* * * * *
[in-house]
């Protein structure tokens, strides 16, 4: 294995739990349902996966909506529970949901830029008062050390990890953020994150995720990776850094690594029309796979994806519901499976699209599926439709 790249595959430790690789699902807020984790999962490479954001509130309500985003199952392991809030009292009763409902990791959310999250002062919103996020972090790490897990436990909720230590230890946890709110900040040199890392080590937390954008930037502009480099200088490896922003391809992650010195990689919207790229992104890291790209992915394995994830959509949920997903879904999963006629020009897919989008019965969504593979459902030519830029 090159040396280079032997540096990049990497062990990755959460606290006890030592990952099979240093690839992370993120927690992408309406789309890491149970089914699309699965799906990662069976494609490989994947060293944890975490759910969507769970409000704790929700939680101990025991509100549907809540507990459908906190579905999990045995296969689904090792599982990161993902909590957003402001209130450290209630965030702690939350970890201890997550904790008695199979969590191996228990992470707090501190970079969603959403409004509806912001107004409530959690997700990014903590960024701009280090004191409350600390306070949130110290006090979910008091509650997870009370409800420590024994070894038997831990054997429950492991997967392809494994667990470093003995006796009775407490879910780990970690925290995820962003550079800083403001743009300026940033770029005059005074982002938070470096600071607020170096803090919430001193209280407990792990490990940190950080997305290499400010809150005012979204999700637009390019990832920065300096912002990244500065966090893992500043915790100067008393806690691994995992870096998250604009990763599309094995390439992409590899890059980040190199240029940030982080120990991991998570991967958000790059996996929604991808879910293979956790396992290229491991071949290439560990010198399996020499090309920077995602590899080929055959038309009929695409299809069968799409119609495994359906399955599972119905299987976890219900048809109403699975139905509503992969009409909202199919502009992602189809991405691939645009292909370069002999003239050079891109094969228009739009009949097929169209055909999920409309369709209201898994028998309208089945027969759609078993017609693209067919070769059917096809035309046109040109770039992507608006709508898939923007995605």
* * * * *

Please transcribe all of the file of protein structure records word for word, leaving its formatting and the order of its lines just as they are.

[in-house]
């Protein structure tokens, strides 16, 4: 294995739990349902996966909506529970949901830029008062050390990890953020994150995720990776850094690594029309796979994806519901499976699209599926439709 790249595959430790690789699902807020984790999962490479954001509130309500985003199952392991809030009292009763409902990791959310999250002062919103996020972090790490897990436990909720230590230890946890709110900040040199890392080590937390954008930037502009480099200088490896922003391809992650010195990689919207790229992104890291790209992915394995994830959509949920997903879904999963006629020009897919989008019965969504593979459902030519830029 090159040396280079032997540096990049990497062990990755959460606290006890030592990952099979240093690839992370993120927690992408309406789309890491149970089914699309699965799906990662069976494609490989994947060293944890975490759910969507769970409000704790929700939680101990025991509100549907809540507990459908906190579905999990045995296969689904090792599982990161993902909590957003402001209130450290209630965030702690939350970890201890997550904790008695199979969590191996228990992470707090501190970079969603959403409004509806912001107004409530959690997700990014903590960024701009280090004191409350600390306070949130110290006090979910008091509650997870009370409800420590024994070894038997831990054997429950492991997967392809494994667990470093003995006796009775407490879910780990970690925290995820962003550079800083403001743009300026940033770029005059005074982002938070470096600071607020170096803090919430001193209280407990792990490990940190950080997305290499400010809150005012979204999700637009390019990832920065300096912002990244500065966090893992500043915790100067008393806690691994995992870096998250604009990763599309094995390439992409590899890059980040190199240029940030982080120990991991998570991967958000790059996996929604991808879910293979956790396992290229491991071949290439560990010198399996020499090309920077995602590899080929055959038309009929695409299809069968799409119609495994359906399955599972119905299987976890219900048809109403699975139905509503992969009409909202199919502009992602189809991405691939645009292909370069002999003239050079891109094969228009739009009949097929169209055909999920409309369709209201898994028998309208089945027969759609078993017609693209067919070769059917096809035309046109040109770039992507608006709508898939923007995605």